Uppies and Downies – the extraordinary football games of Britain

  • By: Hugh Hornby
  • Format: 188pp softback 210mm x 210mm
  • ISBN: 978 1 9056246 45
  • Published by Historic England in February 2008
  • Special offer: £5.00 post-free to UK (original RRP 17.99) BUY NOW

Shrove Tuesday shenanigans and other wild games – how to play, where to watch, and what these hardy rituals tell us about modern football and its festive roots. Guaranteed: mud, sweat and plenty of beers…

Never the mind the millionaire mercenaries of the Premiership. Forget the hype, the hysteria and the hullabaloo of the so-called ‘beautiful game’. All over Britain, from Cornwall to Kirkwall, from Dorset to the Borders, in cobbled streets, muddy fields, icy brooks and moonlit harbours, the centuries-old traditions of mass participation, festival football are today alive and kicking.

Quite a sight these games are too. The balls come in all shapes and sizes. There is no limit on the number of players. Anyone can watch. In fact at any time spectators may become players, and players become spectators. Sounds anarchic? Not at all. There may be no rules written down, there may be no pitch markings and rarely any time limits, but there are rules all the same, handed down orally from generation to generation. Rituals too, plus many a tale of derring-do.

As is well known, Association football, aka ‘soccer’, is the world’s most popular sport. Its rules were drawn up in England between the 1840s and 1860s, largely at the behest of ex public school and university players. Rugby divided from the Association in the 1870s. But while all this was happening, Britain’s festival games played on – a close cousin of the modern codes, yet different in so many ways. Their origins may be traced back to at least the 12th century, when rival groups of apprentices would play an early form of mob football on holy days. In 1800, it is estimated, there were over 70 such games played in British towns and villages on Shrove Tuesday alone. Today, spread across various dates in the calendar – Shrove Tuesday, Christmas Day, New Year’s Day and Good Friday – 15 games survive, including some weird and wonderful versions in English public schools, such as Eton, Harrow and Winchester.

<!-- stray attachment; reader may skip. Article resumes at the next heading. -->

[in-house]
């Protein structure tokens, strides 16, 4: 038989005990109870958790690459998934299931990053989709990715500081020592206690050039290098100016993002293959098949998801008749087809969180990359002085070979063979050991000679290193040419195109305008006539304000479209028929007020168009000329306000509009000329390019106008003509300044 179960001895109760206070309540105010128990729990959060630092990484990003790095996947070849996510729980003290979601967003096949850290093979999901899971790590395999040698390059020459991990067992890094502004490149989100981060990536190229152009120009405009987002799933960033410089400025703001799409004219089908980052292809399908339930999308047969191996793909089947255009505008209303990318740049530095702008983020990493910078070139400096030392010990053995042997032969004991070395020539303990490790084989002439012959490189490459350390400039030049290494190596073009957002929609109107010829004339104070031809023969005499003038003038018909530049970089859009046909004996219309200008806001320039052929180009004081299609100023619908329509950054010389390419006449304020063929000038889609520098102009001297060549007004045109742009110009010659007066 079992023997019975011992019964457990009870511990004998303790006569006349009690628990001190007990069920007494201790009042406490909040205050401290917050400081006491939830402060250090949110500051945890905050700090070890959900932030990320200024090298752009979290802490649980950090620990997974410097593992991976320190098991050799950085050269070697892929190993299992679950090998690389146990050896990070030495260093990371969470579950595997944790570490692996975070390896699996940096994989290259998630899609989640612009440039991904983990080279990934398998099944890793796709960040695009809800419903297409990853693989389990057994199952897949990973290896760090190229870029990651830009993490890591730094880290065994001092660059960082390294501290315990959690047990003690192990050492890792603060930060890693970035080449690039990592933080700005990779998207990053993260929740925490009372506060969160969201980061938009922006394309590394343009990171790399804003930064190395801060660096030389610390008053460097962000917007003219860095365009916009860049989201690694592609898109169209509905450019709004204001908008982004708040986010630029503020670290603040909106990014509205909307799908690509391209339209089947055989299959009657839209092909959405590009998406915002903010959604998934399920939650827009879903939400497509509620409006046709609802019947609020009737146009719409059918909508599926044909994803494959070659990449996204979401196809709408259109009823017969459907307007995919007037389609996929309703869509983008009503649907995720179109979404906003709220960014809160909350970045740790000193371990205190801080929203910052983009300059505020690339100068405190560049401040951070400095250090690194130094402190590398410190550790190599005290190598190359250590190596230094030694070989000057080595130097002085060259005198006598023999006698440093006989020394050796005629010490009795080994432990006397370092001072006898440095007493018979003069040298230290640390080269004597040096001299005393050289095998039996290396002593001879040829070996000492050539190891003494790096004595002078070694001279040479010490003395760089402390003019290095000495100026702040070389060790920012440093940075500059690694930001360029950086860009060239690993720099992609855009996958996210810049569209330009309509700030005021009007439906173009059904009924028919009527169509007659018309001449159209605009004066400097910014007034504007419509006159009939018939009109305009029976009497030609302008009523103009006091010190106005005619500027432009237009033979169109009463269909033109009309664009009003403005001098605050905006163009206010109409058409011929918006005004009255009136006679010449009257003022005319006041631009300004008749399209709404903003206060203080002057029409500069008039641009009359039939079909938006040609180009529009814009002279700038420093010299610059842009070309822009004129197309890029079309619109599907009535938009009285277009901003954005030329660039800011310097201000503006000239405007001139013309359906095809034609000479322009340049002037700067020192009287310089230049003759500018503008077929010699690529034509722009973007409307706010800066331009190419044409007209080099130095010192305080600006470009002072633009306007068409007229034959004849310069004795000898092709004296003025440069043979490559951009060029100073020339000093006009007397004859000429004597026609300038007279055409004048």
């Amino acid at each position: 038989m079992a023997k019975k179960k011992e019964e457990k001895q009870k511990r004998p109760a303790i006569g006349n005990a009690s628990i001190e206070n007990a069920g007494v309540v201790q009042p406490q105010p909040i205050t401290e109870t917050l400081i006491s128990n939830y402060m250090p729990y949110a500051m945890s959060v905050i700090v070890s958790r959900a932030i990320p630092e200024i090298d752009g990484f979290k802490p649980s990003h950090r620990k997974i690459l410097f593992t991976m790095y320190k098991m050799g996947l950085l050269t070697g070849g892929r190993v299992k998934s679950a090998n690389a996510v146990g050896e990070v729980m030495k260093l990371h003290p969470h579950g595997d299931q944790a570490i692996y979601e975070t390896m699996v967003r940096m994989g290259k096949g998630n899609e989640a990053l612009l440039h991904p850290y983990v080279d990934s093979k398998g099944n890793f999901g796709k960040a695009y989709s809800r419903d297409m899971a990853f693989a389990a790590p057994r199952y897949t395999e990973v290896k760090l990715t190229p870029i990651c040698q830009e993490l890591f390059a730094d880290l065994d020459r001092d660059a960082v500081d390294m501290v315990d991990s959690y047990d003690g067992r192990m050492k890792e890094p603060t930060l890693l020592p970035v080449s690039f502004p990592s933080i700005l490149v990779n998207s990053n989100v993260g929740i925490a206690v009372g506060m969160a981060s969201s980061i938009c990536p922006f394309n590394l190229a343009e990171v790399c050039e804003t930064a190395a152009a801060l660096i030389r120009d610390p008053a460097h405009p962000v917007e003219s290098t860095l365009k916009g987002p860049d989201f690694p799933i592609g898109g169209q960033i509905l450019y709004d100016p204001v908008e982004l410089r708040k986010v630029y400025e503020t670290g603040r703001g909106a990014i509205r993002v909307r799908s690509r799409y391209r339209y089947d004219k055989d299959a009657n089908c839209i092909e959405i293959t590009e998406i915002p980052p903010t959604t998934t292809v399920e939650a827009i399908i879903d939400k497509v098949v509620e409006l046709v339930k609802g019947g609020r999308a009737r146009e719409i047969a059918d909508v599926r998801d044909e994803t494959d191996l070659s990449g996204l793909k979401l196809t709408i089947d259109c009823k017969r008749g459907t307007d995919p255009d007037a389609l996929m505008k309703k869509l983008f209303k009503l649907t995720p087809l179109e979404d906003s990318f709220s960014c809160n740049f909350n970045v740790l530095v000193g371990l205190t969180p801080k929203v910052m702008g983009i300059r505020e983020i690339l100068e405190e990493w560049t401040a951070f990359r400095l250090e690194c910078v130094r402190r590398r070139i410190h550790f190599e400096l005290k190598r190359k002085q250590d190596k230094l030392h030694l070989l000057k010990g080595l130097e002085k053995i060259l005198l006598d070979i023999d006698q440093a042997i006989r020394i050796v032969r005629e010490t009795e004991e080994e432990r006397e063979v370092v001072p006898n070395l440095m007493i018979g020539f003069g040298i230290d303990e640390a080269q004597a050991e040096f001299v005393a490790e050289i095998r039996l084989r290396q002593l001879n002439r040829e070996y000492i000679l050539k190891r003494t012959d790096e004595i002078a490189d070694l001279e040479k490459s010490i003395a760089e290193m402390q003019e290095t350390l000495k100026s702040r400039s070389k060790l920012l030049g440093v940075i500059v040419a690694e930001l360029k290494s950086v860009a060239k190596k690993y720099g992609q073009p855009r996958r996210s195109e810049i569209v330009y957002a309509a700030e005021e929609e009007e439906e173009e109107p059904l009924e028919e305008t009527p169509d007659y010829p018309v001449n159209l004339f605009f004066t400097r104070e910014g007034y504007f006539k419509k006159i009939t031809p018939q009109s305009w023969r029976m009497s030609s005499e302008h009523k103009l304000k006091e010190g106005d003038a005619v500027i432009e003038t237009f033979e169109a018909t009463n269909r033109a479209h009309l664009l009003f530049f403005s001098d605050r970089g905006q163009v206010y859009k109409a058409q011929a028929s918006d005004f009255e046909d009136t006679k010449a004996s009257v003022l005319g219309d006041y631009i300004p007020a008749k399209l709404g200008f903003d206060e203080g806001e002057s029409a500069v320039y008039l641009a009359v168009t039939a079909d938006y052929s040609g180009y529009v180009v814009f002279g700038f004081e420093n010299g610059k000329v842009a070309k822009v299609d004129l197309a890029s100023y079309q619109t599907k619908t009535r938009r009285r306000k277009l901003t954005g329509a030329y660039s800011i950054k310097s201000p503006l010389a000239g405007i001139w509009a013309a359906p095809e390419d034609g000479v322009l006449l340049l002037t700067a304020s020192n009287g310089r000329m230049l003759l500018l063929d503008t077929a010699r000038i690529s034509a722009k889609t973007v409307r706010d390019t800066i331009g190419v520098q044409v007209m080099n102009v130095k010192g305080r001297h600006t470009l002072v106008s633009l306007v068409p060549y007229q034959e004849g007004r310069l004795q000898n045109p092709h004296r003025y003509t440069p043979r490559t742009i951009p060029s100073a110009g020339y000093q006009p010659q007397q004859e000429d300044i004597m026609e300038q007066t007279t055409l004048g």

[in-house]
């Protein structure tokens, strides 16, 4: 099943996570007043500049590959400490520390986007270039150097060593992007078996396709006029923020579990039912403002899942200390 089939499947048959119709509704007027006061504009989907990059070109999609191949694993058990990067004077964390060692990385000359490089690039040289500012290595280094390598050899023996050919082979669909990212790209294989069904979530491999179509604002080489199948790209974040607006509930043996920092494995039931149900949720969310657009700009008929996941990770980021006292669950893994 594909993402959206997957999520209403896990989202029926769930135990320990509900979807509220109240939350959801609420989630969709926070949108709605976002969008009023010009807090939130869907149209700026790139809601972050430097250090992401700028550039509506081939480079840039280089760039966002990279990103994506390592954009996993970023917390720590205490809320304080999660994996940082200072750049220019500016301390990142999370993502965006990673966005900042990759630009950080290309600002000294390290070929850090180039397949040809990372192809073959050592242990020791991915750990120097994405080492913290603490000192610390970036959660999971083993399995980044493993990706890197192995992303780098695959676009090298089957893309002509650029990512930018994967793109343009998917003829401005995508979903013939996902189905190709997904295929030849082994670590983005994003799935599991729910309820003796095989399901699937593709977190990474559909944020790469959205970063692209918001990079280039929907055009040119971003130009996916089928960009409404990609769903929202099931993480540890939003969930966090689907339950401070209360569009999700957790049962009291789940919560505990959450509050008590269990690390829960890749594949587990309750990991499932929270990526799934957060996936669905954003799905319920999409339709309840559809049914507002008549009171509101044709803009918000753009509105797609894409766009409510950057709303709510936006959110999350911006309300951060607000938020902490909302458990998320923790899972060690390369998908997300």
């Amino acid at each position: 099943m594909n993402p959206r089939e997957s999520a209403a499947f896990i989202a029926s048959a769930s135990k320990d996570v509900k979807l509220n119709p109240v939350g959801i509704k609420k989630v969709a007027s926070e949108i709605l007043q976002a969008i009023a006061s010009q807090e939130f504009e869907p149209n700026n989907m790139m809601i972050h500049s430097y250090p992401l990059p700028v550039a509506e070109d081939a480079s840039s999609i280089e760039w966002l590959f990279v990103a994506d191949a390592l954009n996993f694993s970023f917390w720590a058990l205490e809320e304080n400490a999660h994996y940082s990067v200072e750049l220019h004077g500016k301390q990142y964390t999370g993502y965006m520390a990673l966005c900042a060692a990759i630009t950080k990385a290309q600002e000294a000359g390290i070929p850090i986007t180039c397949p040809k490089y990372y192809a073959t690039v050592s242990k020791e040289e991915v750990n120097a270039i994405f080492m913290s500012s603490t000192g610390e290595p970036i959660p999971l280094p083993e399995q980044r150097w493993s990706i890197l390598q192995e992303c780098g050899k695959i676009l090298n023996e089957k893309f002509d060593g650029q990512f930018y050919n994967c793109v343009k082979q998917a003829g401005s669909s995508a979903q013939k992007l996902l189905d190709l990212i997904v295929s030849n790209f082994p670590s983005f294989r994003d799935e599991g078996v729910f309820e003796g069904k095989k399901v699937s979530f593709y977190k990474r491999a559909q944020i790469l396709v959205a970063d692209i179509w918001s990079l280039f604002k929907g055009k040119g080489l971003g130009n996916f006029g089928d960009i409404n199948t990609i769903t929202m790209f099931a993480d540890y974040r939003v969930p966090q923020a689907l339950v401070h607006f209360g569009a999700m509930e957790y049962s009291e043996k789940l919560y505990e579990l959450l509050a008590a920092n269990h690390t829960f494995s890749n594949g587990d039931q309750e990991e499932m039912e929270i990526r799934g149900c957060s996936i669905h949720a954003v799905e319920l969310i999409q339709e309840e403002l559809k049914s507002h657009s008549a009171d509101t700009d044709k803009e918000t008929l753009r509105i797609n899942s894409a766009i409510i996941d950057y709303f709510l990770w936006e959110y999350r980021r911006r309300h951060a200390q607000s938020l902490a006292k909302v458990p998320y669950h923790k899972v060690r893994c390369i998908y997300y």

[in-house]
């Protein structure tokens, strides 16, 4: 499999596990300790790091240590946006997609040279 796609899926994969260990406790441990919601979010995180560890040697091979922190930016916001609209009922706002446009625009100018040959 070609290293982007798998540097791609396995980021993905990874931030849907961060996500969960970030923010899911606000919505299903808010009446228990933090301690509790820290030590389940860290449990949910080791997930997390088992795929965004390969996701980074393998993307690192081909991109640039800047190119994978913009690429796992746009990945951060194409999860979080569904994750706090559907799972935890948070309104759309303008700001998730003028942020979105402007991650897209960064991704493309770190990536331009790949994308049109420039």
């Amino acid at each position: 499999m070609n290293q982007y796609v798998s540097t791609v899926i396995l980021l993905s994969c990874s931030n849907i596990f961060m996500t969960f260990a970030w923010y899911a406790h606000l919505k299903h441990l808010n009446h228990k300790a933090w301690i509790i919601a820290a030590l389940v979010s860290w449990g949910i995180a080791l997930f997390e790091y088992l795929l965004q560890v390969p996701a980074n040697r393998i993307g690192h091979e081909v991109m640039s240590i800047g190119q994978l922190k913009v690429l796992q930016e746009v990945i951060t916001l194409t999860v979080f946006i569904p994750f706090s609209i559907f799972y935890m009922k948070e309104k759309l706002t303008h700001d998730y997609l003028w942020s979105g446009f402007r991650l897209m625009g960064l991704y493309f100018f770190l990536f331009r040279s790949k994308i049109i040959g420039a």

The late Hugh Hornby – a former curator at the National Football Museum in Preston – spent five years travelling around Britain, attending these games. Few historians became so steeped in football lore as Hornby. No football historian was as steeped in mud.

Combining in-depth history, explanations of the rituals, superb action and archive photography and detailed maps, Uppies and Downies is the first book to provide a guide to these wild and wonderful games, so that readers may know where and when to see them, and, best of all, how to work out what on earth is going on!

“Hornby has done a fantastic job to immerse himself in so many communities to untangle the threads that come together in festival football games.” Daily Telegraph

“Beautifully detailed, superbly illustrated… it’s an engaging, enthusiastic account of the nation’s most eccentric football variants.” The Observer

“For the modern descriptions, the recent history, the lively writing, and the brilliant photographs this is the best book on British calendar customs for a long time.” Steve Road, English Dance and Song Magazine

Hugh Hornby (1969-2021), author of both Uppies and Downies (2008) and Bowled Over  (2015) was a much loved member of the Played in Britain team before his untimely death in 2021 at the age of 51. A keen crown green bowler, Preston North End supporter and a regular participant in traditional football games, Hugh studied Modern History at Oxford University, spent six years as curator of the National Football Museum in Preston and was a regular contributor to the Lancashire Evening Post and Lancashire Life . He was also secretary, captain and greenkeeper at the St Michael’s Bowling Club, and secretary of the North Lancashire & Fylde Crown County Bowling Association. Hugh’s obituary can be read on The Guardian website.